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September 10, 2023

H.R. Oakman Aerial of Peterborough Looking North

By Guy Scott

Of all the settlements in our catchment area, Peterborough City is by far the largest and the only city. From the very beginning of its existence, the site was destined to become a major centre. The city stood at the head of navigation or boat traffic on the Otonabee River and Rice Lake. There was a portage from Peterborough 8 miles overland to Bridgenorth on Mud (Chemong) Lake. This portage trail (now Chemong Road) avoided the numerous waterfalls between Peterborough and Lakefield and cut off 75 miles of paddling on the Trent Water route. The site also contained a major waterfall very suitable for a mill site and accessible from Rice Lake. The pioneer trail from Port Hope or Cobourg led overland from Lake Ontario to Gore’s Landing (Harwood) on Rice Lake: a mere 8 miles of travel. From Gore’s Landing, called Peterborough’s ‘port,’ water access was easy to Peterborough townsite.

The first settler, Adam Scott, arrived in 1819 on a scouting mission intent on setting up a mill at Peterborough. Previously, a group of English immigrants had settled along Chemong or Communication Road in 1818. Scott’s mill was operating by 1821 and was not actually on the Otonabee (too massive a job to build on this major river), but on Jackson’s Creek. This very primitive saw/grist mill cemented Peterborough’s role as a major centre. The plains were named “Scott’s Plains” and had a population of 10 or so: The Scott family and employees until the Peter Robinson Emigration of 1825. In that year, over 2,000 destitute Irish settlers under the direction of Peter Robinson arrived at Peterborough. The settlers were sponsored by the government of Upper Canada and were allocated farmland in the surrounding townships. The scheme was well organized thanks to Robinson, and the new arrivals were provided with tools and food for one year. Scott’s Plains was their ‘shopping centre’ and support network, and the government began to construct buildings to serve as offices, storehouses, staff accommodations, etc. The townsite was surveyed into building lots, a new mill was built to replace the totally inadequate Scott mill and a new name was selected: Peterborough in honour of Peter Robinson.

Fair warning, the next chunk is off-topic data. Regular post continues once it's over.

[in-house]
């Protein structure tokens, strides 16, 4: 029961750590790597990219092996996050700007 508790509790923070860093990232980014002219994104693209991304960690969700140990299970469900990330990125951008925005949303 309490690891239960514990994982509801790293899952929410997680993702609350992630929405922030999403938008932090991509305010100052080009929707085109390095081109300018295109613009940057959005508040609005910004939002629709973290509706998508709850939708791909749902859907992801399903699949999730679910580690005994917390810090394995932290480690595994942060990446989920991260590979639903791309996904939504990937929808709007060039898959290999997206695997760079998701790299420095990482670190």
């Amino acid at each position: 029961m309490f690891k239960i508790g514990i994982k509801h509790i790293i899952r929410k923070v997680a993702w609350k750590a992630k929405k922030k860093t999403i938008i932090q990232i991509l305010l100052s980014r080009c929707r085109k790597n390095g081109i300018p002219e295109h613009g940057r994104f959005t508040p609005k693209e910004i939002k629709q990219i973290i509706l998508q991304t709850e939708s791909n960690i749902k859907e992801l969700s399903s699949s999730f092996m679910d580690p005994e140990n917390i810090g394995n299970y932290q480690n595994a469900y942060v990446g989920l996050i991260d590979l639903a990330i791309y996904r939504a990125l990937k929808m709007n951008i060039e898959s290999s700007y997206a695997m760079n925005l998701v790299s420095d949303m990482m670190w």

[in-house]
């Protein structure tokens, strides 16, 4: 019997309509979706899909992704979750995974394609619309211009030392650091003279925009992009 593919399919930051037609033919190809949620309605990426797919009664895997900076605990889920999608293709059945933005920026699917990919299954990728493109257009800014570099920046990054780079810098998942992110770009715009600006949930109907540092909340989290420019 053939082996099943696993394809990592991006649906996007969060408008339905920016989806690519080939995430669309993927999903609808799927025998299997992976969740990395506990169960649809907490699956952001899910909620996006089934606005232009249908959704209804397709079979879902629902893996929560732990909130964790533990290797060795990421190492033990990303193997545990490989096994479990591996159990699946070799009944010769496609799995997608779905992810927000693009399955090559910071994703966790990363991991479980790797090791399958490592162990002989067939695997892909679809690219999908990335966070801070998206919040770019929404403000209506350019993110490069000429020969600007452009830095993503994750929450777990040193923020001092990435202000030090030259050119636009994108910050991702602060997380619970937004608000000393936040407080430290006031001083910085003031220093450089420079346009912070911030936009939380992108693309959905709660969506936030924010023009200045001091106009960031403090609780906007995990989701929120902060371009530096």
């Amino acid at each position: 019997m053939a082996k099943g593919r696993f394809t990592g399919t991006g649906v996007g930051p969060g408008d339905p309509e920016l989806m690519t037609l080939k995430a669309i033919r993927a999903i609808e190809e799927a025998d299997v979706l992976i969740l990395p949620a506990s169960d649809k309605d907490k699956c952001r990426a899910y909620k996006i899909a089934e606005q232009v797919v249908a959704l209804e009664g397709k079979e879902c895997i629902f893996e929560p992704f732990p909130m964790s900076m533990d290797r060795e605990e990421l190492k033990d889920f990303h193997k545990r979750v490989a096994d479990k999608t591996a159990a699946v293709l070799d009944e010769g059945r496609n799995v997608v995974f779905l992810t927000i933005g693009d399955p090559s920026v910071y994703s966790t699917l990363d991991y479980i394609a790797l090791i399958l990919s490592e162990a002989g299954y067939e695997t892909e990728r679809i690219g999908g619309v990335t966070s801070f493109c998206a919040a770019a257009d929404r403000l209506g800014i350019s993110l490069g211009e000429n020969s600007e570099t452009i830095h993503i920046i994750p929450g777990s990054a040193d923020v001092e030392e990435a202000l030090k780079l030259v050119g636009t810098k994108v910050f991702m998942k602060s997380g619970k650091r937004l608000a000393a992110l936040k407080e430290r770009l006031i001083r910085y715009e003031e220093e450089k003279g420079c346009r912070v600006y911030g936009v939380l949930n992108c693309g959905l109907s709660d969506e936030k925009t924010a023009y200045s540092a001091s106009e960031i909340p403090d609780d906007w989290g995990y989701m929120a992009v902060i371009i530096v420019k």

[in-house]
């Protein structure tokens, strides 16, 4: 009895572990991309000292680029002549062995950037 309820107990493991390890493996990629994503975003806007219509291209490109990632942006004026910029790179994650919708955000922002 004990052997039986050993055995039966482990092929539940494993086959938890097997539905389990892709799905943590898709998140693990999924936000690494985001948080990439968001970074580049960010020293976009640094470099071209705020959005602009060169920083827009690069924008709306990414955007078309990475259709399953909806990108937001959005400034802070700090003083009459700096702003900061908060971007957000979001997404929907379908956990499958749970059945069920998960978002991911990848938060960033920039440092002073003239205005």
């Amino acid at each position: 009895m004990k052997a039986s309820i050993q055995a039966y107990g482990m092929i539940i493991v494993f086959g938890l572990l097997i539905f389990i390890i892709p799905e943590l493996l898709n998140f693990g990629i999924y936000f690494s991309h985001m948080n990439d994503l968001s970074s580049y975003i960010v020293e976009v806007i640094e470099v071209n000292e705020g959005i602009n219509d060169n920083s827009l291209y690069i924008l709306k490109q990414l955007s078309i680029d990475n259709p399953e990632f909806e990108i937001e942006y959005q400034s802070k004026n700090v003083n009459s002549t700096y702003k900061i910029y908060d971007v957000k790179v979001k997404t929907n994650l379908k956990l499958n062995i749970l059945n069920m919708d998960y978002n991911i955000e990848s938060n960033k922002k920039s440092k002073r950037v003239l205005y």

The sudden surge in settlement led to the growth of Peterborough as a shopping centre, industrial complex, transportation hub and administrative centre for the local townships: roles it still fits today. But the village remained isolated and difficult to access until the age of railways and improved roads. The lakes (especially Rice Lake) blocked access from the south, and the Trent canal was still in the future. For 80 years, planners envisioned the Trent Canal as the major transportation link to the outside world, but in reality, the watershed was blocked by numerous waterfalls and was not actually completed until the 1920s! Until the advent of the iron horse (1850s), the economy of Peterborough City was still the hub. The arrival of the railways led to a boom in industry in the city. Quaker Oats had a huge mill in the town and numerous lumber mills dotted the banks of the Otonabee River. By 1867, the city boasted numerous flour mills, woollen mills, tanneries, breweries and dozens of mills making wooden products such as carriages, handles, shingles, farm equipment, furniture, pumps, etc. Most of these manufactures were destined for export; and most were shipped out on the several railway lines that linked Peterborough to the outside world. In 1866, the sawmills in the county exported over 50,000,000 board feet of sawn lumber alone!